Based on scripture and scientific papersBrenner based his understanding of Jesus’ condition at the time of his death on a 1986 paper published in the Journal of the American Medical Association, which referred to the New Testament and contemporary religious sources.That paper found that before his crucifixion, Jesus went 12 hours without food or water, was under emotional stress, was beaten and forced to walk to the crucifixion site carrying the heavy cross beam of the cross on which he was crucified. He also was scourged before being nailed to the cross, leading to some blood loss.


Source: MSNBC

wooooooooooooow....
i love you all!

#57 Siamak

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Posted 13 October 2005 - 12:14 PM

Why do we believe in God ?


Faith in a higher being is as old as humanity itself. But what sparked the Divine Idea? Did our earliest ancestors gain some evolutionary advantage through their shared religious feelings? In these extracts from his latest book, Robert Winston ponders the biggest question of them all. The Dolley Pond Church of God With Signs Following was founded in Tennessee in 1909 by one George Went Hensley. This former bootlegger took to the pulpit in a rural Pentecostalist community in Grasshopper Valley. One Sabbath, while he was preaching a fiery sermon, some of the congregation dumped a large box of rattlesnakes into the pulpit (history does not record whether they were angry or just bored). Without missing a beat, in mid-sentence, Hensley bent down, picked up a 3ft-long specimen of this most venomous of snakes, and held it wriggling high above his head.

Unharmed, he exhorted his congregation to follow suit, quoting the words of Christ: "And these signs will follow those who believe ... in my Name ... they will take up serpents."News of Hensley's sermon spread through Grasshopper Valley; others joined him in handling snakes, and the practice caught on. There have since been around 120 deaths from snakebite in these churches, but most of the congregants tend to refuse medical help if they are bitten, preferring to believe that divine intervention will be more efficacious. Sadly, Hensley himself perished from a snakebite in 1955, and shortly afterwards the US government wisely acted to prevent the practice - although it is still legal in parts of the States.




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Source: The Guardian

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#58 Siamak

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Posted 15 October 2005 - 03:10 AM

Archimedes Death Ray device put to the test


Massachuessets Institute of Technology: Ancient Greek and Roman historians recorded that during the siege of Syracuse in 212 BC, Archimedes (a notably smart person) constructed a burning glass to set the Roman warships, anchored within bow and arrow range, afire. The story has been much debated and oft dismissed as myth. TV's MythBusters were not able to replicate the feat and “busted” the myth.Intrigued by the idea and an intuitive belief that it could work, MIT's 2.009ers decided to apply the early product development ‘sketch or soft modeling’ process to the problem. Our goal was not to make a decision on the myth—we just wanted to assess if it was at least possible, and have some fun in the process. Jumping ahead, you can see the result… but let’s start at the beginning of the process.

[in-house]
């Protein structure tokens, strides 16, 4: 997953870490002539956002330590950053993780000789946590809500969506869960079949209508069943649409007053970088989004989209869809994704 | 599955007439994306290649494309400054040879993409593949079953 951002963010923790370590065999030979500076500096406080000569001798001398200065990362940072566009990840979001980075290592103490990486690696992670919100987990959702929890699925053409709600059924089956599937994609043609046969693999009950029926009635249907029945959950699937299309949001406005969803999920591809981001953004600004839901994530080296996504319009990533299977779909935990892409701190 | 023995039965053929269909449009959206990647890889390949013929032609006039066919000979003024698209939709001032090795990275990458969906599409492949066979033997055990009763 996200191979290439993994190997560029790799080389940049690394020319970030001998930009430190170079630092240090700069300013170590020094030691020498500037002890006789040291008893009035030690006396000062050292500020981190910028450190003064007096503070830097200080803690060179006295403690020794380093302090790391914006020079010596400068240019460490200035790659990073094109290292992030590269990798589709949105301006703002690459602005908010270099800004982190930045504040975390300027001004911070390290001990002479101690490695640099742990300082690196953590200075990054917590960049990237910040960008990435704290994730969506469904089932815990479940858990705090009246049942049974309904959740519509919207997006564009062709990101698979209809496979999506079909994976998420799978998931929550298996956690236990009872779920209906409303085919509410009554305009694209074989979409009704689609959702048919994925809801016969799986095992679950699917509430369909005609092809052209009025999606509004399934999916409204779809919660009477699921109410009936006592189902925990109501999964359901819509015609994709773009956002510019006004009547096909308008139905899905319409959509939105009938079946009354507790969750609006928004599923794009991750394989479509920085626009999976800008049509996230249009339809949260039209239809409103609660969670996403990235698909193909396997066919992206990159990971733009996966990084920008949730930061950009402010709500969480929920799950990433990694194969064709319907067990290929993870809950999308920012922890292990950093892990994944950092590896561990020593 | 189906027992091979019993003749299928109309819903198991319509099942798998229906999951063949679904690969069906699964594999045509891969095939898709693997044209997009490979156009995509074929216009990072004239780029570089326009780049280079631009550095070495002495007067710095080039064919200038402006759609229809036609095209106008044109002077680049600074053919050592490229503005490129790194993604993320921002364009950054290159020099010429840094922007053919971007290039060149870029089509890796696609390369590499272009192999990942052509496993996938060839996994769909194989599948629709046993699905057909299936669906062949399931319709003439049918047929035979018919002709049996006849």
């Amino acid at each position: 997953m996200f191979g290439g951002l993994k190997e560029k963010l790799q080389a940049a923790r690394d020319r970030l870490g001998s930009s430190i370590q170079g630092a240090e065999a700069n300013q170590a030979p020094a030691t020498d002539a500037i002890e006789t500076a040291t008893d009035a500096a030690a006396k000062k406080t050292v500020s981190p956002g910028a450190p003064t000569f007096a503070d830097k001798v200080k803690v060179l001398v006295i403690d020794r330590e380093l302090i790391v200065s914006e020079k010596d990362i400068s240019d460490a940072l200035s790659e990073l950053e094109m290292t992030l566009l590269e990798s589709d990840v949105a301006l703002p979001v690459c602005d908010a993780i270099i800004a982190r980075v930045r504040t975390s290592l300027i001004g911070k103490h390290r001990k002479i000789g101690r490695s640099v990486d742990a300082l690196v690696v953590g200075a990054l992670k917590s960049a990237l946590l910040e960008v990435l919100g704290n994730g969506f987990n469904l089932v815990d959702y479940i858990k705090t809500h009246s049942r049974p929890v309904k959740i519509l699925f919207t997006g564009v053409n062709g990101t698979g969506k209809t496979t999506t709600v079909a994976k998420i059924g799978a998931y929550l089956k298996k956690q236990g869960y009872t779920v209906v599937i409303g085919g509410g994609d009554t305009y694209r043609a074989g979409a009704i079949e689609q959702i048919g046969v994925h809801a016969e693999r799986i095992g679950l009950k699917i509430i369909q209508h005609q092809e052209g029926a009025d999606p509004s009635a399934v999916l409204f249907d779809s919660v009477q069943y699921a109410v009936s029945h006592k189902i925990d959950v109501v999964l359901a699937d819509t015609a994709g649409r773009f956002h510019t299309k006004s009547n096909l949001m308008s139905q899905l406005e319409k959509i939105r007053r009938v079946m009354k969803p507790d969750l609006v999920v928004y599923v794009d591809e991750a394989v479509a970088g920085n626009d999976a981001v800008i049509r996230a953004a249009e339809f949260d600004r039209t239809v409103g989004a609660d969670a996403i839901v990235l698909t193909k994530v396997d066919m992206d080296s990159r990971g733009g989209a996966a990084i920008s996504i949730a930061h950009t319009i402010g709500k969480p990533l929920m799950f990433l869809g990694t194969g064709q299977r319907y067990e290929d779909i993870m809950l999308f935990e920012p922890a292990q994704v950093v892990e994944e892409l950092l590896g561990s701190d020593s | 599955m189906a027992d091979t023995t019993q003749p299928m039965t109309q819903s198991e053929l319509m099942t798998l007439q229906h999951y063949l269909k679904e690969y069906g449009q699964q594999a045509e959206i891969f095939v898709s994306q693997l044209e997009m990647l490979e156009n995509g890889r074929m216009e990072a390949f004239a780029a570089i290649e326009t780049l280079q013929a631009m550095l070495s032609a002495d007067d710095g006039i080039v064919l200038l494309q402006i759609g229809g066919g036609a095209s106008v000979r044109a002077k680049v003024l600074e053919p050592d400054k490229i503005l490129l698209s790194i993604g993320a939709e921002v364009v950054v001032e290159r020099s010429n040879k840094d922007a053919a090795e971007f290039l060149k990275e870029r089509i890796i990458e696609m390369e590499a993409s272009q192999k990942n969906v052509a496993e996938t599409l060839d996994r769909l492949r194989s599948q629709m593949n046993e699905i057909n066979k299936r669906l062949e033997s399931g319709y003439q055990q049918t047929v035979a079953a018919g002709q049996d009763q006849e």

(btw, the boat is made of 1" thick red oak and this is a photoshop-free zone!)When the 2.009 class was given a 5 minute challenge to assess technical feasibility, about 95% (of 80 students) deemed the death ray infeasible. In a democracy this would probably doom the idea. However, since ‘the bosses’ thought it might work, further exploration and sketch model tests to learn more were merited.



| Source: Massachuessets Institute of Technology

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#59 khanoomi

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Posted 16 October 2005 - 01:10 AM

Why do we believe in God ?


Faith in a higher being is as old as humanity itself. But what sparked the Divine Idea? Did our earliest ancestors gain some evolutionary advantage through their shared religious feelings? In these extracts from his latest book, Robert Winston ponders the biggest question of them all. The Dolley Pond Church of God With Signs Following was founded in Tennessee in 1909 by one George Went Hensley. This former bootlegger took to the pulpit in a rural Pentecostalist community in Grasshopper Valley. One Sabbath, while he was preaching a fiery sermon, some of the congregation dumped a large box of rattlesnakes into the pulpit (history does not record whether they were angry or just bored). Without missing a beat, in mid-sentence, Hensley bent down, picked up a 3ft-long specimen of this most venomous of snakes, and held it wriggling high above his head.